(Photo: Oil wells on the Coastside?)
Story by June Morrall (1977)
Coastside writer Peter Kyne worked at DeBenedetti’s General Street on Main Street in Half Moon Bay sweeping floors, running errands, and meeting the cast of characters that lived in town in the late 19th century.
From the start, young Peter noted the unhurried way of life that prevailed on Main Street. He was amused as locals in their buggies observed the daily ritual of swinging wide to avoid striking George Wyman’s hound dog, the lovable animal that always lay sound asleep in the middle of the dusty road.
The customers, who, all day long, walked in and out of the general store, often passed the time of day exchanging good gossip which also passed for the latest news. By the end of his first week, Peter learned that not all of the clientele spoke English. So Peter, the future world famous author, quickly picked up just enough Spanish, Portuguese and Italian to get along with everyone.
According to Peter, the two general stores were more than willing to extend credit to anyone–including Satan himself. And if he failed to pay, Kyne joked, they might even consider extending him additional credit.
Still Peter recalled the only time his employer instructed him to cancel somebody’s credit–and that somebody would be the later super-rich oilman Ed Doheny. Doheny stood out among these fortune hunters who drilled for black gold around Half Moon Bay in the 1880s and ’90s.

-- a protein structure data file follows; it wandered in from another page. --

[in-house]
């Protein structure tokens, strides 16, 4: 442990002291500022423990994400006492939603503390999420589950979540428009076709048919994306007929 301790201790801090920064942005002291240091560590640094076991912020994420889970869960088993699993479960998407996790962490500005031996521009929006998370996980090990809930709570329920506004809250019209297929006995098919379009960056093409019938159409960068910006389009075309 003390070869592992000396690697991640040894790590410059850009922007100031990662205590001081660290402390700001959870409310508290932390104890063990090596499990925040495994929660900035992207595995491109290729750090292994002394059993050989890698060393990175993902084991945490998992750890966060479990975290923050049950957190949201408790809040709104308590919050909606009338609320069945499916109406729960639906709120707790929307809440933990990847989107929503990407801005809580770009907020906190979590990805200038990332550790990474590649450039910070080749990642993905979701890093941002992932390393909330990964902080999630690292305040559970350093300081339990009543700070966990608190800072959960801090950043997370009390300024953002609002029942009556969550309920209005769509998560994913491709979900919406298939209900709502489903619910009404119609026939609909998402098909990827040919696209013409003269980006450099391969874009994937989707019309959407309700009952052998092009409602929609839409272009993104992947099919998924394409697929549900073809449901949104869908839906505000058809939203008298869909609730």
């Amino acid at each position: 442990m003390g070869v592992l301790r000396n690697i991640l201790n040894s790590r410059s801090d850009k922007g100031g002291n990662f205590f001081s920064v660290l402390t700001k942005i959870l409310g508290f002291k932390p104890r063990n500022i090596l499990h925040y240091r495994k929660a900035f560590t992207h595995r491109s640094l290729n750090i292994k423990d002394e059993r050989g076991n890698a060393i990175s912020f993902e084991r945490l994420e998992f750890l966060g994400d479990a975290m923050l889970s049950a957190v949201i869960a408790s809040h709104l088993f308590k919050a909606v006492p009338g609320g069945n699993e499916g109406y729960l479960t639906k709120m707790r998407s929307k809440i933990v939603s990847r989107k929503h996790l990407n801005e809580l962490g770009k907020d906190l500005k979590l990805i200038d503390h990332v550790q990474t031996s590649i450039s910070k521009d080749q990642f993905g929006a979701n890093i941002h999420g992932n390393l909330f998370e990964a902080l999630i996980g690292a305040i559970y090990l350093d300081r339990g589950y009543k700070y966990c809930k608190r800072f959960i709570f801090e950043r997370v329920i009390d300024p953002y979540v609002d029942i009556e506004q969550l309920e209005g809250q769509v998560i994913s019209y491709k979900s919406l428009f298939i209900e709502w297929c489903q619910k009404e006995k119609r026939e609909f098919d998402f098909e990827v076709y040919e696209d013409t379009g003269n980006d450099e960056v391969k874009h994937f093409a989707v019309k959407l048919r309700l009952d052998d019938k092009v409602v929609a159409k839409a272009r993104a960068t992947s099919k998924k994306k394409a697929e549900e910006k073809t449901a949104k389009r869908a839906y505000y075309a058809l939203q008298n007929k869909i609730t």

While Doheny boarded his crew, he bought dry groceries at DeBenedetti’s General Store on credit. But his wells failed to produce oil and soon Doheny’s funds dwindled. Besides already owing several hundred dollars, the best of the gossip said Ed Dohney was broke, bankrupt.
After another unsuccessful day in the Coastside’s “oil fields,” Ed Doheny headed for Half Moon Bay in his old battered buckboard. A tired grey mare pulled the dilapidated vehicle down Main Street until Doheny pulled to a halt in front of DeBenedetti’s general store.
He stepped out of the sagging contraption (if you didn’t get the idea by now that his carriage was a piece of junk), entered the store and was greeted by the future author Peter Kyne.
With his hands concealed in his pockets, Doheny asked Peter for a fifty-pound sack of flour. “And, please charge that to my account.”
Why was it left up to him to tell the older oil man that he’d have to pay cash…?…and, um, that his credit was no longer honored at the store on Main Street.
Doheny glanced at the floor, said nothing, turned and disappeared through the door.
At once Peter wanted to run after the luckless oil man, tell him to pull around back and he could pick up that badly needed sack of flour.
Doheny must have been quite impressive because young Peter even considered charging the flour to his own account. But when he thought it out he realized that a man Dohney’s age might feel uncomfortable taking charity from a teenager.
[Besides, a national depression, the 1892 Cleveland Panic, affected all Coastsiders, including the Kyne family of Moss Beach.]
So, on that day Ed Doheny left without the flour he needed. Peter stood in the doorway and watched him drive back to the oil well just as the last rays of sunlight faded from Main Street. When the oil man’s luck on the Coastside finally ran out, he loaded all his equipment on two big freight wagons and left town forever.
As the years rushed by, both Ed Doheny and Peter Kyne enjoyed international fame. While book publishers courted Peter’s favor, bidding for his stories, featuring a strong character called “Cappy Ricks,” The penniless headed for southern California where he struck oil in central Los Angeles, became super rich and president of the Pan-American Petroleum Corporation.